Roadmaster Horton stated that in addition to his duties as roadmaster he has charge of bridges and buildings. He was on train No. 25 on the morning of the accident, and before leaving Ludlow he had been told by the trainmaster that water had been reported running over the track between Rasor and Soda. This was his first knowledge of any dangerous conditions and when they reached that territory he was riding on the rear platform of the last car in order to observe the conditions, and saw the section men making repairs North of Soda he observed water on the west side of the track and some of it running through culverts toward Soda Lake on the east side of the track; there also was a small cave-in on the west side of the track at one of the culverts about 1/2 mile south of the point of accident. He stated that he was standing on the coach steps looking ahead when the derailment occurred; he immediately went to the head end of the train and after rendering what assistance he could, he noticed that the water had scoured out a hole under the bridge bents 4 or 5 feet in depth, which caused the bridge to collapse, and it was his opinion that the track itself had sagged from 4 to 6 inches, possibly more. There was extensive erosion of the banks on the north and south sides of the stream, but more especially on the north side, and this scouring and erosion was caused by two streams coming from the west and north, converging at the north bulk-head of the bridge, as the greater portion of track embankment was washed away on the north side, the width of the arroyo, having increased from about 21 feet to approximately 60 feet. From his knowledge of conditions he was of the opinion that there had not been enough water in the immediate vicinity to have washed out the track and that it came from the mountains about 5 miles to the west, and he did not think the full force of the water could have reached the bridge before midnight. He further stated that he had never noticed water running under this bridge since its construction in 1911; he considered it a dry arroyo, although previous to that time there had been water in the vicinity. This bridge had been last inspected on July 23. Roadmaster Horton further stated that on his way to the head end of the train after the occurrence of the accident he noticed a hole 6 or 7 feet across, on the east side of the track at culvert 35-B, located 1,043 feet south of bridge 36-A; this was plainly visible from the engineman's side. Roadmaster Horton had issued instructions to section foremen at different times to the effect that they were to patrol the track during stormy weather and to take no chances whatever, and upon an investigation he found that the track in the vicinity of the point of accident had not been properly patroled in this instance. The last train to go over this bridge was train No. 36 on the evening of August 3, and the track walker, had passed over that section of track northward from Resor on August 4, the morning previous to the occurrence of the accident.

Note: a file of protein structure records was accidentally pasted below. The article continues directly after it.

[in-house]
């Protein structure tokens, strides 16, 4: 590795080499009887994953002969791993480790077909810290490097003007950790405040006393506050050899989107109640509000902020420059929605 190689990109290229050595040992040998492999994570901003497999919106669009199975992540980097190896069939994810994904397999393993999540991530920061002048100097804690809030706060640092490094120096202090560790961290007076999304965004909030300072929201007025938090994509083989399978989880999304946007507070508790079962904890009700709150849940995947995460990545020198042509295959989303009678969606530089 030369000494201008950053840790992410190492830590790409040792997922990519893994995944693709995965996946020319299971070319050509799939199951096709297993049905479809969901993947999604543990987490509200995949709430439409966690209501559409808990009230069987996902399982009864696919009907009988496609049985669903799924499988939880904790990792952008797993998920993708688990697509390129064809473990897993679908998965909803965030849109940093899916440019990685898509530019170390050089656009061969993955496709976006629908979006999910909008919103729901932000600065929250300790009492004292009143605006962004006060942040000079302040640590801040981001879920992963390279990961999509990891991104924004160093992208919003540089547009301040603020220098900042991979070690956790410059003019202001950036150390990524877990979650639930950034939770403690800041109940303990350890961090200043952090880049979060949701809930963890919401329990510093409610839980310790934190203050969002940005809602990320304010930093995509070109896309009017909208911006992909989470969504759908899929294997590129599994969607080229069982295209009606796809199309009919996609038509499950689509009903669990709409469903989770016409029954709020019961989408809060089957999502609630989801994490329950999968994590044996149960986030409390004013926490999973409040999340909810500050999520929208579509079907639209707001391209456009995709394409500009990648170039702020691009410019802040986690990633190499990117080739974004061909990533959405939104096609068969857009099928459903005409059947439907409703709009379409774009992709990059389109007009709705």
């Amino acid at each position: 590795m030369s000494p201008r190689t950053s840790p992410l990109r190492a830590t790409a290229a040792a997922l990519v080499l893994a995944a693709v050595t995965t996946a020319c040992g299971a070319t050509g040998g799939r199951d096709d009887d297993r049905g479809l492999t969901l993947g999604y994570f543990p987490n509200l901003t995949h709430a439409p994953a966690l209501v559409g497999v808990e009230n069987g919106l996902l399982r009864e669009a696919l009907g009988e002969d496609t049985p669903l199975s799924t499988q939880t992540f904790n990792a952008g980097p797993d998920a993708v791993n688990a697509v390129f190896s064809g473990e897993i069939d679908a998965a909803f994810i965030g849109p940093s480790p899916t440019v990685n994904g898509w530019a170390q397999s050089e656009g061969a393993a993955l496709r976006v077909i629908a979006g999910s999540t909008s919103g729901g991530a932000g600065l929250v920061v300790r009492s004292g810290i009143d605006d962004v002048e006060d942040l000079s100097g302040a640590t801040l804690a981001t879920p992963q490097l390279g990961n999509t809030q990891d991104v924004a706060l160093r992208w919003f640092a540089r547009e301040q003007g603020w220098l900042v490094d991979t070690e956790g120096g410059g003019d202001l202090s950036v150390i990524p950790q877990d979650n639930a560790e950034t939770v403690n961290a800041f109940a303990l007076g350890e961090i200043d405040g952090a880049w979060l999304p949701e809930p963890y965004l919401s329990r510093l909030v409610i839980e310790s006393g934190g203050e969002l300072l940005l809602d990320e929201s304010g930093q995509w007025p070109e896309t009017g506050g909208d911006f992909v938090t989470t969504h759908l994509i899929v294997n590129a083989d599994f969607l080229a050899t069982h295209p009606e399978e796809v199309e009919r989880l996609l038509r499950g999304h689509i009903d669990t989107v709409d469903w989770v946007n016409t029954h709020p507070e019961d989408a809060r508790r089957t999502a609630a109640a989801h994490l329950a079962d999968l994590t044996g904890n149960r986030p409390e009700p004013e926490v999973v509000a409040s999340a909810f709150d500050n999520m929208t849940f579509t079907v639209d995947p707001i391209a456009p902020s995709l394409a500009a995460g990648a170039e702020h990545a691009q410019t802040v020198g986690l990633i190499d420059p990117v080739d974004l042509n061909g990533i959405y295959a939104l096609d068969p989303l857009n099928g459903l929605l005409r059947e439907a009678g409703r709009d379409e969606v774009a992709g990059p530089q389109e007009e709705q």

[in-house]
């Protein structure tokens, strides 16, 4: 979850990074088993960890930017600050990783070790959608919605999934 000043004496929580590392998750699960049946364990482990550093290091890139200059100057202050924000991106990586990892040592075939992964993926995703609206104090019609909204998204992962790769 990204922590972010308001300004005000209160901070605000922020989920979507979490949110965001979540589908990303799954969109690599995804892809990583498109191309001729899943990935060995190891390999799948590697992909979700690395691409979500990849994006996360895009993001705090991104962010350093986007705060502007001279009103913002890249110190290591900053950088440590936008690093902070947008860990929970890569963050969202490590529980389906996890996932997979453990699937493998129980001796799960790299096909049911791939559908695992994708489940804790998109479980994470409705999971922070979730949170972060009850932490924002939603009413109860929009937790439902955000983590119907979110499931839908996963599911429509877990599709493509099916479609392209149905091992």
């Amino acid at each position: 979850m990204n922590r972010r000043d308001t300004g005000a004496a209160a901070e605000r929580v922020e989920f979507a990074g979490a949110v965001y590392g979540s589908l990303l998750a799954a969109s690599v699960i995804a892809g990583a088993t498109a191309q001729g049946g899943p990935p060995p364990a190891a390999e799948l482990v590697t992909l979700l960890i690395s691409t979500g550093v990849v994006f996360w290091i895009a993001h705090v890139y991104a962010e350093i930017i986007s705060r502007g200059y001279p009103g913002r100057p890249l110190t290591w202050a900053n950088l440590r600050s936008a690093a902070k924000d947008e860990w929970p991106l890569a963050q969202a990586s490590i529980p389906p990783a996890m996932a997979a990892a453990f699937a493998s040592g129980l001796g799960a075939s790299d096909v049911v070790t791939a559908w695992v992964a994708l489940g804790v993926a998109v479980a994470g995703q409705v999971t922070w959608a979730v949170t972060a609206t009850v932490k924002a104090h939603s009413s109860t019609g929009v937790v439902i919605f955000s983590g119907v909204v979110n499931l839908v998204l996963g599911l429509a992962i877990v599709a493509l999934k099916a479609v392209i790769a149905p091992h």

Mr. H. P. Gower, a passenger on train No. 25 at the time of the accident said he had lived in the desert country about 16 years. There was evidence of a very severe rain storm for several miles north of Rasor; the storm had been over the whole vicinity although undoubtedly the largest amount of water had come down from the mountains, as then were new freshly-washed water courses, but it also had rained along the track, because he saw where an automobile had come up onto the track, the road being flooded, and had proceeded along for 2 miles or more on the right of way, making deep ruts in places. He estimated the speed of the train at the time of the accident to have been between 20 and 25 miles per hour. He then assisted in getting the engineman and fireman out of the wreckage; the engineman was dead but the fireman lived about 20 minutes and according to Mr. Gower he told the fireman they had run into an open bridge and asked the fireman if he had seen anything, to which he replied in the negative.